The Immunomodulatory Effects of Methamphetamine

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Papageorgiou, Marco (2020) The Immunomodulatory Effects of Methamphetamine. Research Master thesis, Victoria University.


The psychostimulant, METH causes central nervous system damage, along with short and long-term changes to the innate and adaptive immune system. METH was investigated for its impact(s) across a range of physiological contexts. Specifically, crystal METH was investigated for its immune-modulatory effects, in cells of the innate immunity, as well as gene expression modifications in the mouse colon using open- source gene ontology programs. In this regard, changes in differential gene expression and subsequent enrichment in gene ontology groups allowed for a deeper understanding of how METH impacts ontological pathways. Metagenomics was also employed to track changes to colon bacteria upon an escalating dose, followed by a withdrawal period. Together, results indicated that METH causes changes to some genes involved in innate immunity, and minor shifts to abundant bacterial species in the colon. Moreover, gene ontology networks showed several significantly up- and down-differentially regulated genes across functional, molecular and biological processes according to open-source software. Overall, this work represents a significant milestone in the amalgamation of bioinformatics, next-generation sequencing technology and metagenomic diversity profiling. Lastly, this work can initiate further research into how chronic METH use, and withdrawal could help construct models on weaving the relationship between mental health outcomes in METH users.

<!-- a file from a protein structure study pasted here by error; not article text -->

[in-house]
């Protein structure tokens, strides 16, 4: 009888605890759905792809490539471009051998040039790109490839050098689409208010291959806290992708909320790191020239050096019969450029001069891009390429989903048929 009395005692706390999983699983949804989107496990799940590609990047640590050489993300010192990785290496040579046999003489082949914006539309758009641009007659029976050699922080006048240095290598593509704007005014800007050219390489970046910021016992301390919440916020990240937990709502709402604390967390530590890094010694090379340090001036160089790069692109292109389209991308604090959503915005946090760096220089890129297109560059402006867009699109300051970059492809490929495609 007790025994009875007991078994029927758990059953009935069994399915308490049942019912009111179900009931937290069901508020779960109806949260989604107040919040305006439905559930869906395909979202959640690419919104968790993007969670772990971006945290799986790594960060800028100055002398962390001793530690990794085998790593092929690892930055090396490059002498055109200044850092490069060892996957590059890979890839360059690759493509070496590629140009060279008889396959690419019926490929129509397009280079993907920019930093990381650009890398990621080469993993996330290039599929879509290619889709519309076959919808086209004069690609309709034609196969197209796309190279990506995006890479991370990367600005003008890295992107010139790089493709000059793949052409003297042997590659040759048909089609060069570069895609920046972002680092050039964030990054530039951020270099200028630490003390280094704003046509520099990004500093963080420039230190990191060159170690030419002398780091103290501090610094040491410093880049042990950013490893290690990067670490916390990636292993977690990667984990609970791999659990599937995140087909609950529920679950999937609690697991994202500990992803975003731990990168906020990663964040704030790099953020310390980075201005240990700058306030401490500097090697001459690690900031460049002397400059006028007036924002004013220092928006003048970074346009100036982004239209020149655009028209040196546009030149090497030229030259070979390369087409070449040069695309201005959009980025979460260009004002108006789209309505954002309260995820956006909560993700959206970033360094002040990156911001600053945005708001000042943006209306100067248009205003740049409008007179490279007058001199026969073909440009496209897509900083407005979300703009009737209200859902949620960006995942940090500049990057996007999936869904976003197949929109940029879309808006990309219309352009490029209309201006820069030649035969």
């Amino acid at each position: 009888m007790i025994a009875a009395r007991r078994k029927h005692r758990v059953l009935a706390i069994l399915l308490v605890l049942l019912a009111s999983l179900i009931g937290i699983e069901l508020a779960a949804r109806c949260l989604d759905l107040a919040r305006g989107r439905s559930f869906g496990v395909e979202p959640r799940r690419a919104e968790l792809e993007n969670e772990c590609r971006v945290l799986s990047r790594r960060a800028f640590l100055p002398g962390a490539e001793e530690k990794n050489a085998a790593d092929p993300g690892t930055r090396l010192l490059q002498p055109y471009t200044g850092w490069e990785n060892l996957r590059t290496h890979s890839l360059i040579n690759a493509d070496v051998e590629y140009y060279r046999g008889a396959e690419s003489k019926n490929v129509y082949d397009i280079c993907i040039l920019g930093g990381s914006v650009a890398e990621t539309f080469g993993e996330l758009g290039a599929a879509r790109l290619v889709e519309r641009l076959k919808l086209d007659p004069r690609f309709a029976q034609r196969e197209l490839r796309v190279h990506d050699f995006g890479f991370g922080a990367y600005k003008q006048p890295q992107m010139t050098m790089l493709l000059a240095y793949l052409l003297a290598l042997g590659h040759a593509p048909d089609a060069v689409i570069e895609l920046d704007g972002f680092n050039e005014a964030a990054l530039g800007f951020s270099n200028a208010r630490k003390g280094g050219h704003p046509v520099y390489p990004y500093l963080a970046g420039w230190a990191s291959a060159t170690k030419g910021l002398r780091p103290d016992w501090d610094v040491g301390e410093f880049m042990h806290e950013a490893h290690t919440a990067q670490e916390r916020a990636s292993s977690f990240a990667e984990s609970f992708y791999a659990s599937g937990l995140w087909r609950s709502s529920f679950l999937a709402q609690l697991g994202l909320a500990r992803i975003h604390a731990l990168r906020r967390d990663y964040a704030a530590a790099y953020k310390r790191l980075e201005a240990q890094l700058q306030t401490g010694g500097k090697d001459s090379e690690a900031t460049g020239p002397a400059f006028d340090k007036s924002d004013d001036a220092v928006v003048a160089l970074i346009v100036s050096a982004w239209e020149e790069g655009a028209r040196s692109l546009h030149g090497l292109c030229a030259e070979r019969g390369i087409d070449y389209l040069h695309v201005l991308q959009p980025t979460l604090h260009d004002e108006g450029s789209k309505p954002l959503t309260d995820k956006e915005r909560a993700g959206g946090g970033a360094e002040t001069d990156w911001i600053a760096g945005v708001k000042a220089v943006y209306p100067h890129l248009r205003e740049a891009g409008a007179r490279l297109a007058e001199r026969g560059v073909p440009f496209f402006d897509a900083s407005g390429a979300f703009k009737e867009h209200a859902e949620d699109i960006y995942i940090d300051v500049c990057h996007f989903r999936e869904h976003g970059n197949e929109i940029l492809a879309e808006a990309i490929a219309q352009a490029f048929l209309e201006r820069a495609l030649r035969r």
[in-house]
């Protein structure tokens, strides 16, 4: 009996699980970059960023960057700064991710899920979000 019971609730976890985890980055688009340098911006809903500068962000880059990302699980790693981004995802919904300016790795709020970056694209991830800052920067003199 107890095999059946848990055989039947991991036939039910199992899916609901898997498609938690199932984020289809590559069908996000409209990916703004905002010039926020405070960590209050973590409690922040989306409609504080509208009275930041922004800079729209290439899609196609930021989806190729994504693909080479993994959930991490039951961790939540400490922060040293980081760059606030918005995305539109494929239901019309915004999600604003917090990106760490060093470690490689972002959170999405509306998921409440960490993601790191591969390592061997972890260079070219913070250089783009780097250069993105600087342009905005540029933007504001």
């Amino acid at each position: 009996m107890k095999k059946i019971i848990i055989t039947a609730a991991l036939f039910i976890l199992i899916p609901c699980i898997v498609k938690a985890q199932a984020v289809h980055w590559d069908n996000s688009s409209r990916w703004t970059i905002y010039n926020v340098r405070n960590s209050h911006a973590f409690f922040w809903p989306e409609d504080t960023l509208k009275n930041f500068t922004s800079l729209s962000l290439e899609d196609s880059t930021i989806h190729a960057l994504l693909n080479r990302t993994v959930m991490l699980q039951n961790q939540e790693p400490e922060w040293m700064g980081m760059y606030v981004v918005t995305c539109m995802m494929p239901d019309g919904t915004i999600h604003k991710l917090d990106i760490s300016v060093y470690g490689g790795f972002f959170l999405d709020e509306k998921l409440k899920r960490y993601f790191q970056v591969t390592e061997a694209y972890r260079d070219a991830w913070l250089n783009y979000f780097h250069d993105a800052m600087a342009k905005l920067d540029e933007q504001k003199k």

Additional Information

Master of Science (Research)

Item type Thesis (Research Master thesis)
Subjects Historical > FOR Classification > 1107 Immunology
Current > Division/Research > Institute for Health and Sport
Keywords METH; crystal METH; methamphetamine; immune-modulatory effects; gene expression; metagenomics; immunity; colon
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